A 1970 issue of MAD magazine displayed a parody titled A Boy Named Lassie. A male character in the movie Swingers is named Sue, and another actor announced on screen, “His dad was a big Johnny Cash fan.” “A Boy Named Sue” is referenced in a lyric of the Red Hot Chili Peppers’ “One Big Mob.”
The Silverstein-penned song also inspired a 2004 book A Boy Named Sue: Gender and Country Music by Kristine M. McCusker which examines the impact of gender on the development of country music.
Silverstein’s own books have sold more than 20 million copies and his literary catalog has been translated into over 30 languages.
It was in June 1967 when Columbia Records staff producer Bob Johnston replaced Don Law at the Nashville based company producing Cash.
Johnston’s production acumen and label machinations on behalf of Cash in the 1968 and ’69 time period resulted in two California penitentiary location-dependent live recordings: Johnny Cash at San Quentin and Johnny Cash At Folsom Prison.
Johnston’s credits include Leonard Cohen’s Songs From a Room and Songs of Love and Hate, and Bob Dylan’s Highway 61 Revisited, Blonde On Blonde, John Wesley Harding, and Nashville Skyline. He worked on Simon & Garfunkel’s Bookends.
Johnston was born in 1932 in Hillsboro, Texas. His career began as a songwriter eventually holding a staff writing position at Elvis Presley’s Hill & Range Music and often reviewed potential Presley demos and songs earmarked for his movies in 1964 and 1965. Bob co-wrote with Charlie Daniels ‘It Hurts Me,’ the flip side of Presley’s hit “Kissin Cousins” before he joined Columbia Records in 1965.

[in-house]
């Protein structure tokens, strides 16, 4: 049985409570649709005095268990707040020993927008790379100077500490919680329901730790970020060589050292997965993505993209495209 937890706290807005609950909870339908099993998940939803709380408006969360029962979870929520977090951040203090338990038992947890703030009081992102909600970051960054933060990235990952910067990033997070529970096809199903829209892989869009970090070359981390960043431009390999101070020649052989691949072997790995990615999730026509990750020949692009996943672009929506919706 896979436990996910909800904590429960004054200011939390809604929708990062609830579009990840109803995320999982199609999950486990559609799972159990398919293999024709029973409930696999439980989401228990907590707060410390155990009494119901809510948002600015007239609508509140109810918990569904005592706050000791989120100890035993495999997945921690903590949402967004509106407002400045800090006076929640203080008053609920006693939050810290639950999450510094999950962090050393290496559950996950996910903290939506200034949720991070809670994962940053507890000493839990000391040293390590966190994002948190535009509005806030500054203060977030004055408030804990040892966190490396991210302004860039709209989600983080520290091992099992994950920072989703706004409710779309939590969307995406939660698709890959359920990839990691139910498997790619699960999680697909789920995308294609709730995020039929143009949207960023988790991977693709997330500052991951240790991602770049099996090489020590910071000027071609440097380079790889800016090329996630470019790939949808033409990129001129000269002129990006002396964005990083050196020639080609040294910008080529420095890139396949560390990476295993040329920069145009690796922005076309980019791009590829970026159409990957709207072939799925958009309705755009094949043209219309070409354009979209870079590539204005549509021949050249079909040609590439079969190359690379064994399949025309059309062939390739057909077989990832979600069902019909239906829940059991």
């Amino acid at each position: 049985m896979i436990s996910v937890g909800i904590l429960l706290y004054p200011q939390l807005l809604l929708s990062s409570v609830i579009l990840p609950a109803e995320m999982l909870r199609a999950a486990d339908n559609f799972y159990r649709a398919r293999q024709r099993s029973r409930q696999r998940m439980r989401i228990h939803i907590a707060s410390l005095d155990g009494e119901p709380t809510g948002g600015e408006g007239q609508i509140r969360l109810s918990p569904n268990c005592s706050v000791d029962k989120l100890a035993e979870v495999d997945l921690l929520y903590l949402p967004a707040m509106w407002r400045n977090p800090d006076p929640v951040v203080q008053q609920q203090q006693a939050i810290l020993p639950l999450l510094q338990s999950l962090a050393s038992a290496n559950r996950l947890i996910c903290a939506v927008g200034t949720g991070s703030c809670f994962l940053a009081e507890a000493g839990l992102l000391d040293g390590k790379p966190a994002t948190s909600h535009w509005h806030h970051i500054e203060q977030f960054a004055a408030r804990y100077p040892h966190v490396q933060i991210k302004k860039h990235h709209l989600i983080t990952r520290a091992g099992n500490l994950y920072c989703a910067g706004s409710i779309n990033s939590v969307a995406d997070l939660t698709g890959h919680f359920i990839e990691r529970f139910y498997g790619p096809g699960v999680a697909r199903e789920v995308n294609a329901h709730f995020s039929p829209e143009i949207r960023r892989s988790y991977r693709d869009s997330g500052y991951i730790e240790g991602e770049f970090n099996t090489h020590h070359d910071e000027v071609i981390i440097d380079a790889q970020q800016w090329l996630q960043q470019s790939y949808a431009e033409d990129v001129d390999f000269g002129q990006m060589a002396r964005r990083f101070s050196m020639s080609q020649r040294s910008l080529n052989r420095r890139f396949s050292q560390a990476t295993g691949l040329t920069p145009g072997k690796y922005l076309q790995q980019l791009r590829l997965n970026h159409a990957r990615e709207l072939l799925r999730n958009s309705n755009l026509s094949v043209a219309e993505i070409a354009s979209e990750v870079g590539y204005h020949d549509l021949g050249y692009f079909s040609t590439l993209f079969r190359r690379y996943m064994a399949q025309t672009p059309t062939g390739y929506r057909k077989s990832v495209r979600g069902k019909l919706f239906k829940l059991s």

I met Johnston and producer/label executive Jimmy Bowen in July 1978 at MCA Records on Lankershim Blvd. in Universal City when I was West Coast Director of A&R for the label. At the time Johnston was producing Joe Ely’s Down on the Drag. We went down the street to see Ely at the Palomino Club.
“When I took over Cash he didn’t hit the country charts,” declared Johnston in a 2007 interview with me. “Like I said on the back of the Folsom Prison album liner notes, no one for eight years would let him go there to record live until he got me, and I said, ‘let’s do it’ I picked up the phone and called Folsom and San Quentin,” Bob remembered.
“The reason the Folsom album was made first is because the Folsom warden answered first, simple as that. I got the warden, Duffy, and I handed Johnny the telephone and left. When we did Folsom there was a guy who was going to introduce Johnny on stage in front of the cons and everyone standing up.
“I said ‘bullshit!’ And told Johnny to go walk out there now! They are not even sitting down good. Walk out there and jerk your head around and say, ‘Hello. I’m Johnny Cash’ and it don’t matter what the fuck you record. And he said ‘Get outta my God damn way!’ And he didn’t usually cuss. But he pushed people away went out there and the God damn place became unglued!
“I had the engineer Neil Wilburn, did the Cash Live At Folsom Prison album with him. And he was a genius behind all that shit. I had a great thing with anybody who was a genius!
“Leonard was the best I’d ever heard. And Dylan was the best I’d ever heard. Simon was the best I’d ever heard and Cash was the best I’d ever heard. And all those fuckin’ people were the best I’d ever heard.
“I’ll tell you something else I did recording Dylan, Cash and Cohen,” emphasized Johnston. “Everybody else (at the time) was using one microphone. What I did was put a bunch of microphones all over the room and up on the ceiling. I would use the echo. I could do that as much as I wanted. I wanted it to sound better than anything else sounded ever, and I wanted it to be where everybody could hear it. And that’s the way that we did it. I always had 4 or 8 speakers all over the room and I had ‘em going. The louder I played it the better it sounded to me.